The molecular mechanisms by which lipid molecules are synthesized, sorted, and transported to various cytoplasmic compartments within animal cells will be studied. A series of fluorescent lipid analogs will be used to correlate the intracellular distribution of lipid metabolites in living cells, as determined by fluorescence microscopy, with traditional lipid biochemical analyses. Where possible, similar studies will be performed using radiolabeled lipids and their precursors. The goals are to: (i) examine the role of vesicular and non- vesicular mechanisms of lipid transport to and from the plasma membrane; (ii) study the metabolism, sorting, and transport of sphingolipids through the ER/Golgi complex; (iii) study the metabolism and transport of a series of fluorescent and radioactive gangliosides in normal and mutant human skin fibroblasts; (iv) examine the sites of synthesis of some sphingolipids and their precursors in subcellular membrane fractions isolated from rat liver; and (v) study the interactions of liposomes with the intracellular membranes of semi-intact (""""""""perforated"""""""") cells. Studies of the fluorescent lipids in living cells will be facilitated by resonance energy transfer microscopy, as recently developed in this laboratory. and by a recently acquired low-light-level digital imaging fluorescence microscope. Some studies will rely on the synthesis of a number of lipid analogs (and their stereoisomers) bearing fluorescent. radioactive, or photoaffinity labels. These will be used to distinguish various transport mechanisms from one another and to help identify the cellular proteins involved in lipid synthesis, sorting, and transport. The studies proposed in this application are basic to understanding membrane assembly and regulation of membrane lipid composition in cells and are fundamental to the development of rational treatments of membrane or cell surface- related disease states.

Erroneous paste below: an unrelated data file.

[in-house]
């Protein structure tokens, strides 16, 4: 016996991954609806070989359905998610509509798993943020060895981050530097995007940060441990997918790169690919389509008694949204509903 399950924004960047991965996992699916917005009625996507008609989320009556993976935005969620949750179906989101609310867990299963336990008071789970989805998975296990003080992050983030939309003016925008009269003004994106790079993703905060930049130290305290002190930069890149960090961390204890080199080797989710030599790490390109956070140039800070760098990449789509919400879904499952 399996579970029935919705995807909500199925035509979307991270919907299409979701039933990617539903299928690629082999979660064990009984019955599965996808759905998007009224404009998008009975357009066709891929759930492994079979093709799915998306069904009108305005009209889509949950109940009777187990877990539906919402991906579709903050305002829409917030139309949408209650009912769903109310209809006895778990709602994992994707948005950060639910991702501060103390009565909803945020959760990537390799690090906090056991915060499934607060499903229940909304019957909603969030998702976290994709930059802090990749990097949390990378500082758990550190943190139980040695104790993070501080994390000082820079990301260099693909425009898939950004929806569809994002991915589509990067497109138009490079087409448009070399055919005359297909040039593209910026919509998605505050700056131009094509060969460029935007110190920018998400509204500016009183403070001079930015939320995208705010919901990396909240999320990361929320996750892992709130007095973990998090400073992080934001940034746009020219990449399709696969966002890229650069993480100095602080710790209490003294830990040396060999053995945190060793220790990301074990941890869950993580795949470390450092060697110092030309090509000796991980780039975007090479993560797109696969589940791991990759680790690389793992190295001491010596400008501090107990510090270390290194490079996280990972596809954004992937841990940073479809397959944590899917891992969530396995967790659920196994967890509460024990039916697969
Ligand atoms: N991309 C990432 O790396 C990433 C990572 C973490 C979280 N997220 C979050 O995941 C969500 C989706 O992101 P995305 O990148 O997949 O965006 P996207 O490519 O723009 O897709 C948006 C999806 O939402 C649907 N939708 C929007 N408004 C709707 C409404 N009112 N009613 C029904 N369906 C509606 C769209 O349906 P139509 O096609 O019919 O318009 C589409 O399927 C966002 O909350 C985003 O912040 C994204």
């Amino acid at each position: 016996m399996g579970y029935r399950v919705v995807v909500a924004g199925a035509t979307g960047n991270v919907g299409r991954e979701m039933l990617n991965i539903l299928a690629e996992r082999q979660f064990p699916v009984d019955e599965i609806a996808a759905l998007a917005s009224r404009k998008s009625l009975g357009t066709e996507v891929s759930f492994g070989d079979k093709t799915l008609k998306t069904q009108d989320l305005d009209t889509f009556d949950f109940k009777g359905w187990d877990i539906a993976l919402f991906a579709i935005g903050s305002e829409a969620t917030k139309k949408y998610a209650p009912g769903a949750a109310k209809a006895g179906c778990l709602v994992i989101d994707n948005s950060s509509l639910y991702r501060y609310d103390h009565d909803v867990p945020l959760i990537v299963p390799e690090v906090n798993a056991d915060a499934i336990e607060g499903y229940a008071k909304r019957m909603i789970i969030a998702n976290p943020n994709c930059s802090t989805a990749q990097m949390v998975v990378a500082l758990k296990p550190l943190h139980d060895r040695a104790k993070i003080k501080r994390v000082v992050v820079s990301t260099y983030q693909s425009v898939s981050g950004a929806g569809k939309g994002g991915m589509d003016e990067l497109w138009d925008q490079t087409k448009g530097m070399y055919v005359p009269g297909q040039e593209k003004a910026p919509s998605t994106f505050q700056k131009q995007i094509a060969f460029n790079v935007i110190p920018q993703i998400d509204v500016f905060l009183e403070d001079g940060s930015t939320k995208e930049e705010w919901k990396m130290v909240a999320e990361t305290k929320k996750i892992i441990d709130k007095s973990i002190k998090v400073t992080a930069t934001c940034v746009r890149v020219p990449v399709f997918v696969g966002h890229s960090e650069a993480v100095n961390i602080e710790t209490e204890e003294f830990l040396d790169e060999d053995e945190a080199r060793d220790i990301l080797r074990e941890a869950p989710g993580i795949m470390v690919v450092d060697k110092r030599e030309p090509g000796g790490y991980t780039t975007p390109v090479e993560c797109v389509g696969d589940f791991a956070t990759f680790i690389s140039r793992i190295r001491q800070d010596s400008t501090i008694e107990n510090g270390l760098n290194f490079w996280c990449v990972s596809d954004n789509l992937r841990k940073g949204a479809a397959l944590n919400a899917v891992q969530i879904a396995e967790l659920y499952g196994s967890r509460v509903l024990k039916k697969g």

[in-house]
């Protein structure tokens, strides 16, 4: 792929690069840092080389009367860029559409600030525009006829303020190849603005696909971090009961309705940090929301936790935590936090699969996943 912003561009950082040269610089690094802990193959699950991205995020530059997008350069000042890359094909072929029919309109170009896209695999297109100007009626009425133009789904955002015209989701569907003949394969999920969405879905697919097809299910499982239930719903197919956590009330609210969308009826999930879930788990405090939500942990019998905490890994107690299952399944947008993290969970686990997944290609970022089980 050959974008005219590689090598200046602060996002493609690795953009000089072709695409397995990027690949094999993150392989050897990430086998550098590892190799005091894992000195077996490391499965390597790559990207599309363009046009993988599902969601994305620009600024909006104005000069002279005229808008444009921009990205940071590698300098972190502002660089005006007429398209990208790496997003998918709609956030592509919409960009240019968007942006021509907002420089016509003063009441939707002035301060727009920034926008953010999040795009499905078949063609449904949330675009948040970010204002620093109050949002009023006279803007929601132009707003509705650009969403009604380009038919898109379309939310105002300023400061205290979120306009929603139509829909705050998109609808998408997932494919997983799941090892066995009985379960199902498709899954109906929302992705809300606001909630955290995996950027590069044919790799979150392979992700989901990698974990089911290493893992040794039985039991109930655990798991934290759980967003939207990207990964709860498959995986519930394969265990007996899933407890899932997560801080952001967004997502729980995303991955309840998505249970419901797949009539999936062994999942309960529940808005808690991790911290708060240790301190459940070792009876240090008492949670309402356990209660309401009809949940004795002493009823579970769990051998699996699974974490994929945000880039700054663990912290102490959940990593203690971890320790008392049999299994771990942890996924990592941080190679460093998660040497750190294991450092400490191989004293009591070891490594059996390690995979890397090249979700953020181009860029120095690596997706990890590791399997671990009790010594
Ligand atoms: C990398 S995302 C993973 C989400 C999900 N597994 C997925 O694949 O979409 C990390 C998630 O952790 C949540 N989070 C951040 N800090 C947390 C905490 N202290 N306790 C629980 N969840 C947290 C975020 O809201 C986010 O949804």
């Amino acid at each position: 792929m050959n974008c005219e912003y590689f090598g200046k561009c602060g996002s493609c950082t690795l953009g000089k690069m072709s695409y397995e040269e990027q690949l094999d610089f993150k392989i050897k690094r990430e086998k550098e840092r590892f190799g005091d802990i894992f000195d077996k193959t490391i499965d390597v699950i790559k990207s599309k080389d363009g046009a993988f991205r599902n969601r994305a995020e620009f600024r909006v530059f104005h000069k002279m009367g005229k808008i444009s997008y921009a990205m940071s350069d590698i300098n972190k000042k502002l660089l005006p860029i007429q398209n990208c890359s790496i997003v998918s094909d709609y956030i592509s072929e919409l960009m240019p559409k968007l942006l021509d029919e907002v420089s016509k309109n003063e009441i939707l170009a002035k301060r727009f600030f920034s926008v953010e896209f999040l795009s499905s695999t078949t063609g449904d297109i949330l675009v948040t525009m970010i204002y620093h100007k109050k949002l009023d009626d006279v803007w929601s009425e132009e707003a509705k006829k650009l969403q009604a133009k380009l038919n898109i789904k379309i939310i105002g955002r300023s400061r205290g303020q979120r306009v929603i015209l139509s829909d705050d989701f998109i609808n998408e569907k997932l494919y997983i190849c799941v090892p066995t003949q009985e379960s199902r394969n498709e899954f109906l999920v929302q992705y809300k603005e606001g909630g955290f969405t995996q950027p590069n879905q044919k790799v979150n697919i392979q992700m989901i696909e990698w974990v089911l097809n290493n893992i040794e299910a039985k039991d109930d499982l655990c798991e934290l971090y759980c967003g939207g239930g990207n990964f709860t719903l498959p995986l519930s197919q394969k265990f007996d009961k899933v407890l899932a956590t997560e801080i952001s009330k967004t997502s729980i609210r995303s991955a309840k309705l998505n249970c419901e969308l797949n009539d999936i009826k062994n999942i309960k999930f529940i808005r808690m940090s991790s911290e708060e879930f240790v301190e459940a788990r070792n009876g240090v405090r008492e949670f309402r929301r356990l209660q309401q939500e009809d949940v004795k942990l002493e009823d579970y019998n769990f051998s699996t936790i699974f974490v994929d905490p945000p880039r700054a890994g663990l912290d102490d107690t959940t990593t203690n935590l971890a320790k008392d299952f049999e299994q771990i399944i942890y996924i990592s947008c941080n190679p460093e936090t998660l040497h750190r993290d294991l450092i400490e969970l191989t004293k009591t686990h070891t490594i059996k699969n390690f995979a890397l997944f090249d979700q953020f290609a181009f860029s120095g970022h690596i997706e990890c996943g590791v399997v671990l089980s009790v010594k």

National Institute of Health (NIH)
National Institute of General Medical Sciences (NIGMS)
Method to Extend Research in Time (MERIT) Award (R37)
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Molecular Cytology Study Section (CTY)
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Carnegie Institution of Washington, D.C.
United States
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Wang, Shaohua; Singh, Raman Deep; Godin, Lindsay et al. (2011) Endocytic response of type I alveolar epithelial cells to hypertonic stress. Am J Physiol Lung Cell Mol Physiol 300:L560-8
Cheng, Zhi-Jie; Singh, Raman Deep; Wang, Teng-Ke et al. (2010) Stimulation of GLUT4 (glucose transporter isoform 4) storage vesicle formation by sphingolipid depletion. Biochem J 427:143-50
Penheiter, Sumedha G; Singh, Raman Deep; Repellin, Claire E et al. (2010) Type II transforming growth factor-beta receptor recycling is dependent upon the clathrin adaptor protein Dab2. Mol Biol Cell 21:4009-19
Singh, Raman Deep; Marks, David L; Holicky, Eileen L et al. (2010) Gangliosides and beta1-integrin are required for caveolae and membrane domains. Traffic 11:348-60
Bachar, Adi R; Scheffer, Lea; Schroeder, Andreas S et al. (2010) Humanin is expressed in human vascular walls and has a cytoprotective effect against oxidized LDL-induced oxidative stress. Cardiovasc Res 88:360-6
Cheng, Zhi-Jie; Singh, Raman Deep; Holicky, Eileen L et al. (2010) Co-regulation of caveolar and Cdc42-dependent fluid phase endocytosis by phosphocaveolin-1. J Biol Chem 285:15119-25
Kim, Seong-Youl; Wang, Teng-ke; Singh, Raman Deep et al. (2009) Proteomic identification of proteins translocated to membrane microdomains upon treatment of fibroblasts with the glycosphingolipid, C8-beta-D-lactosylceramide. Proteomics 9:4321-8
Seebohm, Guiscard; Strutz-Seebohm, Nathalie; Birkin, Ria et al. (2007) Regulation of endocytic recycling of KCNQ1/KCNE1 potassium channels. Circ Res 100:686-92
Choudhury, Amit; Marks, David L; Proctor, Kirsty M et al. (2006) Regulation of caveolar endocytosis by syntaxin 6-dependent delivery of membrane components to the cell surface. Nat Cell Biol 8:317-28
Trushina, Eugenia; Singh, Raman Deep; Dyer, Roy B et al. (2006) Mutant huntingtin inhibits clathrin-independent endocytosis and causes accumulation of cholesterol in vitro and in vivo. Hum Mol Genet 15:3578-91

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